An attorney from the firm’s New York office appealed to the attorney general to block disclosure of some of the Sandy information, citing the state Freedom of Information Law’s Trade Secret Exemption.

The documents include “internal and proprietary methodology and procedures for fundraising, confidential information about its internal operations, and confidential financial information,” wrote Gabrielle Levin of Gibson Dunn in a letter to the attorney general’s office.

If those details were disclosed, “the American Red Cross would suffer competitive harm because its competitors would be able to mimic the American Red Cross’s business model for an increased competitive advantage,” Levin wrote.

(emphasis mine)

Trade Secret Exemption?  Proprietary Methodology?  Competitive Harm?  Business model?  Competitive Advantage?


You are asking us to give you money on the vague promise that you won’t blow it all on salaries and severance packages for senior executives (and, you know, give thousands of Hemophiliacs AIDS ……… Oops, too late on that one).

The American Red Cross, and the Susan G. Komen foundations are not charities should be our first choices for donations.

I Disagree With the Rude One

In response to the Supreme Court decision giving free reign for antiabortion protesters to intimidate doctors, nurses, and patients, the Rude Pundit suggests that we engage in aggressive in your face threatening protests outside the churches that winds up the anti-abortion terrorists:

Look at that church. Isn’t it a pretty little church? It’s St. Mary’s Church in Grafton, Massachusetts. It’s freakin’ idyllic, no? It’s also deeply invested in anti-abortion actions. The congregation participated in 40 Days for Life, an action during Lent that 17,000 churches around the world took part in, with another 40 Days planned for September 24 to November 2.

The St. Mary’s churchgoers headed over to Worcester to protest at a Planned Parenthood and to “sidewalk counsel” women there. “[I]s it worth it to stand out in the wind and rain and cold to pray in front of Planned Parenthood?” the church’s website asks. And, for them, it was. They convinced one woman to not get an abortion. You can see the baby. It’s like a taste of something that will keep them addicted to protesting. A crack baby, if you will. No doubt the church will be supporting the baby and the mother until the baby is an adult. No doubt.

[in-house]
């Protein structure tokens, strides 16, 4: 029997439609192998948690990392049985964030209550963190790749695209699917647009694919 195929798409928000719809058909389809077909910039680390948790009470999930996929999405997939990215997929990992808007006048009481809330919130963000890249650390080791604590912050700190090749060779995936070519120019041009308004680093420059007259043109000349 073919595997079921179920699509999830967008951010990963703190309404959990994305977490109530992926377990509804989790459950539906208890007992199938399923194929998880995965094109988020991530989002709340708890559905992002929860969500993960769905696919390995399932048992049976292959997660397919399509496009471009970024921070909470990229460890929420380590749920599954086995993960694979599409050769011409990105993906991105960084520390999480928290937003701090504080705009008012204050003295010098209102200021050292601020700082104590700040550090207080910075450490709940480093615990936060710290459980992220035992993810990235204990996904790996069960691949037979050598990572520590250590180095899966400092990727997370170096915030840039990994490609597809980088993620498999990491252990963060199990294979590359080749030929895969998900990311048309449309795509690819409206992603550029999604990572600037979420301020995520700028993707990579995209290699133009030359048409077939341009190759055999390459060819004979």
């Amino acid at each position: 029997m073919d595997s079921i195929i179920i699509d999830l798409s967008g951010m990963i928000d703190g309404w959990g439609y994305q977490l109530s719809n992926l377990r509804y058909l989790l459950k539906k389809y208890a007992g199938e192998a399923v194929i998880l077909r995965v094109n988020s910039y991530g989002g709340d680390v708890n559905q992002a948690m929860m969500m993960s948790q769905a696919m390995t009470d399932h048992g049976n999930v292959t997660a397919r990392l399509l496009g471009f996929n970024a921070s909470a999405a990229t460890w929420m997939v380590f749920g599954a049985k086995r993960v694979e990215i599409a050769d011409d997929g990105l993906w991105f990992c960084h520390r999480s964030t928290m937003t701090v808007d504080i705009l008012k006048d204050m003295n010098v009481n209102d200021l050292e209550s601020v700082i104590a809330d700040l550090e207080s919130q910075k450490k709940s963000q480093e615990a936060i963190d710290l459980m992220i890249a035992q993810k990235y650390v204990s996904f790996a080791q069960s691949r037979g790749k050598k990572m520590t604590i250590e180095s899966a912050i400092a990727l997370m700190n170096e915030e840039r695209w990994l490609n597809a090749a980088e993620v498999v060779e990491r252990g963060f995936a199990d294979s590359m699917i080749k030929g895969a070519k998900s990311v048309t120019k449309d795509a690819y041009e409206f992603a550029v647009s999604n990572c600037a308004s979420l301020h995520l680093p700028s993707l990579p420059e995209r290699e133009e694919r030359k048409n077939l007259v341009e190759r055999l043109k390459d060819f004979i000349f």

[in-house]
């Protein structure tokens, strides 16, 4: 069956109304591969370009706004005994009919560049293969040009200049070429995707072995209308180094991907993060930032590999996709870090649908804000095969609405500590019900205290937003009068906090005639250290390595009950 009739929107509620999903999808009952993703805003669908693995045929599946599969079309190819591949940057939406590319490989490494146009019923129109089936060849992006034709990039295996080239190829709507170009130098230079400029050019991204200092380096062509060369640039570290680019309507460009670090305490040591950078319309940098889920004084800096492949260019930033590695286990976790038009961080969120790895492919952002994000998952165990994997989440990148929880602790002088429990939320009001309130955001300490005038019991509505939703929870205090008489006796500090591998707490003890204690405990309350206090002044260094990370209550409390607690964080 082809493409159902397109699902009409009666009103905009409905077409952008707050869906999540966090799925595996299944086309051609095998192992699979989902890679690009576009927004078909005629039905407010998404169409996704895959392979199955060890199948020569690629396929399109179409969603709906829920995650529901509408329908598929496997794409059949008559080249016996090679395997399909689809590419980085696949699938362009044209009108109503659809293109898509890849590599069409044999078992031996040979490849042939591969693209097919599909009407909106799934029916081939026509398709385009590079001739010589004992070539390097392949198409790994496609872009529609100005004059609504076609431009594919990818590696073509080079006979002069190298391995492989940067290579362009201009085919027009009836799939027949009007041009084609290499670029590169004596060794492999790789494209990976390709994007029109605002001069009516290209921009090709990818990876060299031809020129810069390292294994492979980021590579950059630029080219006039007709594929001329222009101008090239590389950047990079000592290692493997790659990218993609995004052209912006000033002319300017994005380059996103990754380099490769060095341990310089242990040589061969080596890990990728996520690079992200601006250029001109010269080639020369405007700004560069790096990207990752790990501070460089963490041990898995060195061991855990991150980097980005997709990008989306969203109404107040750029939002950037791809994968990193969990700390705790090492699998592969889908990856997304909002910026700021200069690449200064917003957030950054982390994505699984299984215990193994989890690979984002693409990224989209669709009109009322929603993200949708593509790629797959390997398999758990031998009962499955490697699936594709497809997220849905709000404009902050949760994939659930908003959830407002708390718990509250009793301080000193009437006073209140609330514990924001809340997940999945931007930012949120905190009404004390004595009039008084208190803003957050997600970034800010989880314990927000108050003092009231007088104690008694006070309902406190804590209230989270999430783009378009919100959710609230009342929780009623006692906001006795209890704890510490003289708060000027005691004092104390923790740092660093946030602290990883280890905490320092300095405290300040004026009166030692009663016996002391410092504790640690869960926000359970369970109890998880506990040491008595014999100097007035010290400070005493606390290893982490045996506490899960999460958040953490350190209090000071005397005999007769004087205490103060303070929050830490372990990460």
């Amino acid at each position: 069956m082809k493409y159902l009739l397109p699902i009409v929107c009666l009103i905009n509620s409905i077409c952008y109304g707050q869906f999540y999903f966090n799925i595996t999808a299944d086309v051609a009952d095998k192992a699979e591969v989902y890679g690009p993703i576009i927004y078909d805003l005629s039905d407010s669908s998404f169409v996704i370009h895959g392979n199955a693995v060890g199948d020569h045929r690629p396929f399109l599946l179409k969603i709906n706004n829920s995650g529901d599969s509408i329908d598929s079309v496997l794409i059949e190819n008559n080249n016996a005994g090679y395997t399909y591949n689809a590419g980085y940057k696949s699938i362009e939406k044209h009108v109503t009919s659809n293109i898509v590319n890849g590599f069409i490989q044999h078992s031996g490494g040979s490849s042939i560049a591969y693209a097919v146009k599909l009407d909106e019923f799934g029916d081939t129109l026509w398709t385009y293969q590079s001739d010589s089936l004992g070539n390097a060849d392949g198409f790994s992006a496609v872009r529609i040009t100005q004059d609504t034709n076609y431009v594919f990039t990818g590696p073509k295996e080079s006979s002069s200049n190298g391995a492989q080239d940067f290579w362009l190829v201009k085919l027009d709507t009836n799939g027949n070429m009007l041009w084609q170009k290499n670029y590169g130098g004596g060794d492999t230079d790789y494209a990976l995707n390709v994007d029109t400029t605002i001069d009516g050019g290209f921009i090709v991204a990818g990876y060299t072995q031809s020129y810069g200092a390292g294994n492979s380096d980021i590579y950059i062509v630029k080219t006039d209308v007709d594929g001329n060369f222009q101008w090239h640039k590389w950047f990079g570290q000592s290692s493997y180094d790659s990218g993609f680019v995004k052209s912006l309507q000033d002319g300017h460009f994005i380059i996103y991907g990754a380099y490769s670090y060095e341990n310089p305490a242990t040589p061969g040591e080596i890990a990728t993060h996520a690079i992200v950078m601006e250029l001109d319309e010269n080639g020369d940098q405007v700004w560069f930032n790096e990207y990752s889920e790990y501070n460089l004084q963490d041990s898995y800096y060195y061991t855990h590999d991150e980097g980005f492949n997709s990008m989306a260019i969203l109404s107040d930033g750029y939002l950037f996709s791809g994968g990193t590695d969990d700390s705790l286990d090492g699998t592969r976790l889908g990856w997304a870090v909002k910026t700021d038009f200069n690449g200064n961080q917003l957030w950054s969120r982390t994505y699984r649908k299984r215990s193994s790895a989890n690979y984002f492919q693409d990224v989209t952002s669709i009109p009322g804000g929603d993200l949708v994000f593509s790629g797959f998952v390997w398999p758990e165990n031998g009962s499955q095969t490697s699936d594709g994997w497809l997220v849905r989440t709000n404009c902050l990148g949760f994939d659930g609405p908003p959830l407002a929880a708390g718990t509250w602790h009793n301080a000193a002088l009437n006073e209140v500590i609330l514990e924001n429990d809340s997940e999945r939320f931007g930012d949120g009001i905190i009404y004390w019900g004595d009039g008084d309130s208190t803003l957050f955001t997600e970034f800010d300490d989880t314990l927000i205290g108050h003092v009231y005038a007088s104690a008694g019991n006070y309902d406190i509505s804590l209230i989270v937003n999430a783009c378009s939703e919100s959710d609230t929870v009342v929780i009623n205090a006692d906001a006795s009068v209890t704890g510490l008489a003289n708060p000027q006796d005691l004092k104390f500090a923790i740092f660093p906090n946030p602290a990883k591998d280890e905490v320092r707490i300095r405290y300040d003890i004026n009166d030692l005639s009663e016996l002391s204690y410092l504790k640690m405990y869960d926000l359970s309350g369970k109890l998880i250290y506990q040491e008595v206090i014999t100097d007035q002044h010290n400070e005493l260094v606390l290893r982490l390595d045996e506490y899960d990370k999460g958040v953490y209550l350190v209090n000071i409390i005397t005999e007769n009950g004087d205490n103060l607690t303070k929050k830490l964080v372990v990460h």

Come September, and maybe even before, the parishioners will be harassing every woman who goes to the Planned Parenthood, even those just going for pap smears and help getting pregnant. And they will no doubt be joined by the anti-abortion radicals, the fetus picture carriers, the screamers, the hysterics who shame women.

“Is it really necessary to be out on the sidewalk instead of praying at home?” St. Mary’s wants to know. Look up at that picture again. What do you see in front of St. Mary’s? That’s a nice, wide, very public sidewalk. The parking lot is across the street, so most of the people attending church services on, say, a nice summer Sunday will have to walk that sidewalk, a sidewalk just like the one outside Planned Parenthood in Worcester. A sidewalk like the one that Eleanor McCullen “gently” counsels women from outside a Planned Parenthood in Boston.


So let’s get out there, every goddamn Sunday, and head to the churches that send their lunatic Jesus-fellaters out to try to shut down Planned Parenthoods, and stand on their sidewalks, just like the one up there outside St. Mary’s in Grafton, and let’s make churchgoing a living f%$#in’ hell for ’em. Let’s bodily block the access to the walkways that lead to the church. Let’s bring signs that have pictures of women who were killed by illegal abortions. Let’s go up to them and try to convince them to convert or go atheist, following them until we are on church property and have to stop. Let’s block the street by walking back and forth in the crosswalk. Let’s force the churchgoers to need escorts to even get inside.